Labor deal set to increase minimum wage to NIS 6,000, allow work from home

The Finance Ministry and Histadrut labor union are close to a deal in which the minimum wage will be raised, workers will receive more vacation and will also be allowed to work one day from home.

  Bus drivers protest against low wages and bad working conditions in Tel Aviv (photo credit: AVSHALOM SASSONI/MAARIV)
Bus drivers protest against low wages and bad working conditions in Tel Aviv
(photo credit: AVSHALOM SASSONI/MAARIV)

An impending agreement between the Finance Ministry and the Histadrut labor federation will raise the minimum wage to NIS 6,000 per month, increase vacation days, and possibly include at least one day of working from home, according to the Histadrut.

The labor agreement, which is expected to be finalized in the coming week, would be the first of its type since 1984.

According to the deal, the minimum wage will be raised from NIS 5,300 a month today to NIS 6,000 by 2026, increasing by NIS 700 over the course of five years. The first increase of NIS 100 is expected next April.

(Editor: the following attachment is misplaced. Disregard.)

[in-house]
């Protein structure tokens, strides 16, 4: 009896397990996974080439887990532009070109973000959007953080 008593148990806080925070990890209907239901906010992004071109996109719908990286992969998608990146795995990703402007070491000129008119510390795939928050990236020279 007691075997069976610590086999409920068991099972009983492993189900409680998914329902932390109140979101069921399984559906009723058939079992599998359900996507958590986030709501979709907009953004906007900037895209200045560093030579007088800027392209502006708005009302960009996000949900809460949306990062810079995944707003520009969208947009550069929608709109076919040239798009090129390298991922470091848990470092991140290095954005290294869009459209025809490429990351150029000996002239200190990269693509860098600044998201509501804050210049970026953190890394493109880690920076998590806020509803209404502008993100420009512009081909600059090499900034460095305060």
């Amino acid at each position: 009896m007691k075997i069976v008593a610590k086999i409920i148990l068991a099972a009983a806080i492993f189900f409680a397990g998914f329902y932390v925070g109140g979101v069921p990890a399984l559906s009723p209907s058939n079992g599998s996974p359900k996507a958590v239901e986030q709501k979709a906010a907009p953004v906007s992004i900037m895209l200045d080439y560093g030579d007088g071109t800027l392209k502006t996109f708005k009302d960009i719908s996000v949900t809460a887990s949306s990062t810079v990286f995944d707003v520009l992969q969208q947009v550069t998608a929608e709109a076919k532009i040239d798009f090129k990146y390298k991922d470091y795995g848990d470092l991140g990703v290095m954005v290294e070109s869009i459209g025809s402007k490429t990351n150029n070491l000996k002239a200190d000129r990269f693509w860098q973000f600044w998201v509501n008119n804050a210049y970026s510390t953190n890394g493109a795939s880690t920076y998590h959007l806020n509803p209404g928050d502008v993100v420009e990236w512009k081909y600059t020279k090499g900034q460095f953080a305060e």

The increase is good news for workers, but still less than the NIS 40 per hour minimum wage some have been expecting. That rate would come out to a monthly salary of NIS 7,280.

Meanwhile, employees would be entitled to a minimum of 13 or 14 vacation days per year, instead of the current minimum of 12. In return, the number of weekly work hours will not be cut.

Histadrut labor federation chairman Arnon Bar-David (credit: HISTADRUT SPOKESPERSON)Histadrut labor federation chairman Arnon Bar-David (credit: HISTADRUT SPOKESPERSON)

In addition, all public sector workers will be allowed to work from home one day a week, as long as their job requirements allow for it.

“This is a real breakthrough,” a Histadrut spokesman said.

Finally, there will be no increases or decreases of salaries in the public sector during 2022, with several exceptions.

A final agreement is expected to be published soon.

“Will there are those who are shouting before the goal, the details of the package deal have not yet been finalized, and there are no further agreements on the deal,” said Manufacturers’ Association president Dr. Ron Tomer. “In order to be able to close a real and good package deal for the economy, it is necessary to finalize details about flexible working hours, fighting fictitious sick days and more. We will continue to work for the benefit of a package deal that will bring real improvement, as we have done for months, with concern only for the good of the Israeli economy.”